Vitamer produces a long list of supplements, including standard vitamin and mineral preparations, herbs, botanicals, amino acids, enzymes, protein powders, antioxidants, and targeted preparations such as heart health, eye health, and healthy weight support supplements. In addition, Vitamer manufactures organic and vegetarian supplement lines. When asked how Vitamer stays above the fray of unproven supplements that stir up trouble for the industry, Drinkwalter responds, “We make our decisions about developing products based on science. For instance, we decided not to make coral calcium.” Coral calcium has come under scrutiny because one purveyor of the supplement alleged that it cured up to 200 diseases, in addition to other false statements relating to the product. At a fraction of the cost of coral calcium, calcium carbonate is recommended as an appropriate source of calcium supplement, especially considering lead contamination has been found in some coral calcium supplements.
Inside the Lab
Our first tour stop is the lab, and I come prepared with plenty of questions about product testing. Since dietary supplements fall under the Dietary Supplement Health and Education Act (DSHEA), the FDA regulates supplements as foods, not drugs. Historically, supplement manufacturers are not required to prove the safety or effectiveness of their products, and the FDA can take action only after a dietary supplement has been proven harmful. Like drug makers, however, dietary supplement manufacturers must submit notification of sale to the FDA within 30 days of market.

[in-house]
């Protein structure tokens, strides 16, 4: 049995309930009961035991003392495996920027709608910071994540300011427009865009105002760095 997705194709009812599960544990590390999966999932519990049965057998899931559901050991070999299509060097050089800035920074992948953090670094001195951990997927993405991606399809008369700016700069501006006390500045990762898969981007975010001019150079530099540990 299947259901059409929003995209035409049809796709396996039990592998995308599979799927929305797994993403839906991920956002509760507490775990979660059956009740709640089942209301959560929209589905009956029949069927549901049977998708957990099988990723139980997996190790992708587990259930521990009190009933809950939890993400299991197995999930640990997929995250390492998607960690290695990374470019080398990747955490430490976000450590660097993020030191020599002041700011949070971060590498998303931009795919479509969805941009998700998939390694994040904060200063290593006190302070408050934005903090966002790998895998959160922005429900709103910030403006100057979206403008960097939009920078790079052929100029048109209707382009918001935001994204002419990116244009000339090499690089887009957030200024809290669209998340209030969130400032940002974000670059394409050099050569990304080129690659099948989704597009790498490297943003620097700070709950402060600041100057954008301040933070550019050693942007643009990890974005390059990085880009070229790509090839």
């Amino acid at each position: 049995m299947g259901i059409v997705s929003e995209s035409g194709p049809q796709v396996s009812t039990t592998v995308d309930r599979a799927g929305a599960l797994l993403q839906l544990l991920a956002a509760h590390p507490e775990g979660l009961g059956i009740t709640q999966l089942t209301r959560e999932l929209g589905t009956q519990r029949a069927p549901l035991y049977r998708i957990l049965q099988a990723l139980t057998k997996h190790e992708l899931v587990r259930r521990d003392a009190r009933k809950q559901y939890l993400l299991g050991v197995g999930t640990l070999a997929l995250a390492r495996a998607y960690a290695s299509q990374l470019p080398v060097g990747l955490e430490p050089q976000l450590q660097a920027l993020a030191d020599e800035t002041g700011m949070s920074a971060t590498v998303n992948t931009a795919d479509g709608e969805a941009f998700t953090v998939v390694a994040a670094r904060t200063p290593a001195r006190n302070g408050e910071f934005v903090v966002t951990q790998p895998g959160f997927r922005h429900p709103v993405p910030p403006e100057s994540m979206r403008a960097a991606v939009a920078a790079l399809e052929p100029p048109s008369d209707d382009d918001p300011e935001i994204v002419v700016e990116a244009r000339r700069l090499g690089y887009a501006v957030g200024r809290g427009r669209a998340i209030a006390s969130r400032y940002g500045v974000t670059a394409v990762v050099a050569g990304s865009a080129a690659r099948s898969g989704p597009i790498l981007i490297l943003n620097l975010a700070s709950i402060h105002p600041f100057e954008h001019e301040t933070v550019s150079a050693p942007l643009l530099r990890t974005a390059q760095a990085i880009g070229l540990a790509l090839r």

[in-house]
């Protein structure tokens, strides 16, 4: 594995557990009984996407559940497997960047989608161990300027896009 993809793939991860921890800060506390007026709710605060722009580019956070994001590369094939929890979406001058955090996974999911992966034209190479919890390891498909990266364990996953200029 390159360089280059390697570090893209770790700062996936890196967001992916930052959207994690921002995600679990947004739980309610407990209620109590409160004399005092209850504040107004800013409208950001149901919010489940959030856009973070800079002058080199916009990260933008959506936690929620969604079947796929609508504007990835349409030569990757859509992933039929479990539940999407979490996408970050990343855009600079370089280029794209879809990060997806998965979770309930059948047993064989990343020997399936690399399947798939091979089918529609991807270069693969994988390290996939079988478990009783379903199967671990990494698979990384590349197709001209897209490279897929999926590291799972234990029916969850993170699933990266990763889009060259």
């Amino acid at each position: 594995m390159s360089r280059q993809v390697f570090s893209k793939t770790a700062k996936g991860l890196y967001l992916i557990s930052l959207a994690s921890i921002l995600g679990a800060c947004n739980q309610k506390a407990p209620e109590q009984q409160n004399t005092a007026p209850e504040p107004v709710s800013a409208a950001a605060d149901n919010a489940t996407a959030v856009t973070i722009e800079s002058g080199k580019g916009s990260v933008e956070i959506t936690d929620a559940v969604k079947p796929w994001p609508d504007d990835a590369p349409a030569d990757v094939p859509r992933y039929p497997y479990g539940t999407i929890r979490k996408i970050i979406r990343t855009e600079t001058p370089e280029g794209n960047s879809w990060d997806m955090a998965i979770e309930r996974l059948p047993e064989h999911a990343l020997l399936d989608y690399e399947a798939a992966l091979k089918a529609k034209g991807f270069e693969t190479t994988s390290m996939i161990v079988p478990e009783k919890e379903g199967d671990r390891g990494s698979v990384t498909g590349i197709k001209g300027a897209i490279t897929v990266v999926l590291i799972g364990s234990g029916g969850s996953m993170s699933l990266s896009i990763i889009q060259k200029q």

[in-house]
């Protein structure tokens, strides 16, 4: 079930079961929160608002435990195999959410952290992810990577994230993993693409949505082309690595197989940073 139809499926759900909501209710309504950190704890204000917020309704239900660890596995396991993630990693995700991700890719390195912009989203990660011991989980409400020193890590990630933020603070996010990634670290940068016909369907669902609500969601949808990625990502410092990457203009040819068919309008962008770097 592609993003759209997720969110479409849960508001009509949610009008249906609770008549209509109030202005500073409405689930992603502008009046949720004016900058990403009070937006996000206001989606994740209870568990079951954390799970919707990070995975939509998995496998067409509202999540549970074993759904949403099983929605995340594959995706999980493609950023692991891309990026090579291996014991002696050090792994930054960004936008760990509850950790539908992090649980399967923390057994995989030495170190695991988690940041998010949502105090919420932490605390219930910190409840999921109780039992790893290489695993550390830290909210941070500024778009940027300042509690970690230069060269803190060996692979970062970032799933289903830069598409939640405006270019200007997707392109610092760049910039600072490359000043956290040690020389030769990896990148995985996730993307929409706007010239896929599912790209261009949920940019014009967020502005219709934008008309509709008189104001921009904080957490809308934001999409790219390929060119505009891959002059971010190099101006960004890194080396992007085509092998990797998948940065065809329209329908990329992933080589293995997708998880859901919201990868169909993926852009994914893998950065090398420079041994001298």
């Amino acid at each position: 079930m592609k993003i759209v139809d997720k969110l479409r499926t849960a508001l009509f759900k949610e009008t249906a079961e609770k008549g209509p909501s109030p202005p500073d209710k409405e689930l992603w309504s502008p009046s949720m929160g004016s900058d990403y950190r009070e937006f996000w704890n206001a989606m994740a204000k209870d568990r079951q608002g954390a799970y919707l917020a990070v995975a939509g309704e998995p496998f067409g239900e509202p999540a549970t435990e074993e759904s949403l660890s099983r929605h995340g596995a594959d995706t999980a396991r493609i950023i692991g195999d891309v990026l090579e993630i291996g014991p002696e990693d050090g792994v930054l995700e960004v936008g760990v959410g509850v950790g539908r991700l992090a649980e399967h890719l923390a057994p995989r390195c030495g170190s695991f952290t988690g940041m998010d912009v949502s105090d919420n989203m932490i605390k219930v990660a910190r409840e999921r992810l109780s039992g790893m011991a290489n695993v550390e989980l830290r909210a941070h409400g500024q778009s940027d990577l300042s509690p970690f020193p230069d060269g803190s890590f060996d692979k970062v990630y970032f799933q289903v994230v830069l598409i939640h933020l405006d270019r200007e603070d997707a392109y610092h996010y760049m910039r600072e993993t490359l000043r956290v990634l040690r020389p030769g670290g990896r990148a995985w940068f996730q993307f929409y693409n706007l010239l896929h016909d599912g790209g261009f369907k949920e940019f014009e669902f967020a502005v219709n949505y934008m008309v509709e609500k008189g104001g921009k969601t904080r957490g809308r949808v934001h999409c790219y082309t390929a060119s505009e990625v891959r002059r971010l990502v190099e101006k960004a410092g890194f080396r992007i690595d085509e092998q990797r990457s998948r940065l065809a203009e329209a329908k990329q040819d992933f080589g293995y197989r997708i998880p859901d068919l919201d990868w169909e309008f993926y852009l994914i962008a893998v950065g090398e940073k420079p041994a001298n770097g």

There has been a great deal of controversy in this industry due to unreliable products swimming in the same tank as reputable ones. Today, you can read reports on ConsumerLab.com detailing which supplements failed tests due to nutrient levels below listed amounts, lead contamination, and products that do not break apart appropriately for absorption. Stories about contaminated supplies from other countries have also been widely publicized. Thus, quality has become a big topic in the dietary supplement world.
The good news is that last year, the FDA issued the final rule establishing regulations to require current good manufacturing practices (CGMPs) for dietary supplements. The requirements include provisions for the design of physical plant maintenance, cleaning, manufacturing operations, quality control procedures, testing final products or incoming materials, handling consumer complaints, and maintaining records. For large companies, the final CGMPs must be in place by June.
As I’m ushered into Vitamer’s lab, I’m pleasantly surprised to see several rooms containing numerous machines and technicians busily testing ingredients and products. There are rooms with dissolution machines, titrating equipment, atomic absorption machines, microbiology labs, and gas chromatography machines. A multitude of tests are being performed on random samples of incoming raw materials, products during phases of manufacturing, and completed products. Vitamer has specifications in place for each step of supplement manufacturing. Products are tested for identification, potency, disintegration, contamination, and microbial content.
Vitamer utilizes third party GMP certification, a growing trend in the industry. It received an “A” from the National Nutrition Foods Association (now known as the Natural Products Association) in 2000 for strict adherence to GMPs. Drinkwalter is confident that Vitamer will be in compliance with the FDA GMPs once they go into effect. I leave the lab feeling confident that Vitamer’s supplements contain what they’re supposed to contain.
Raw Ingredients Entry Point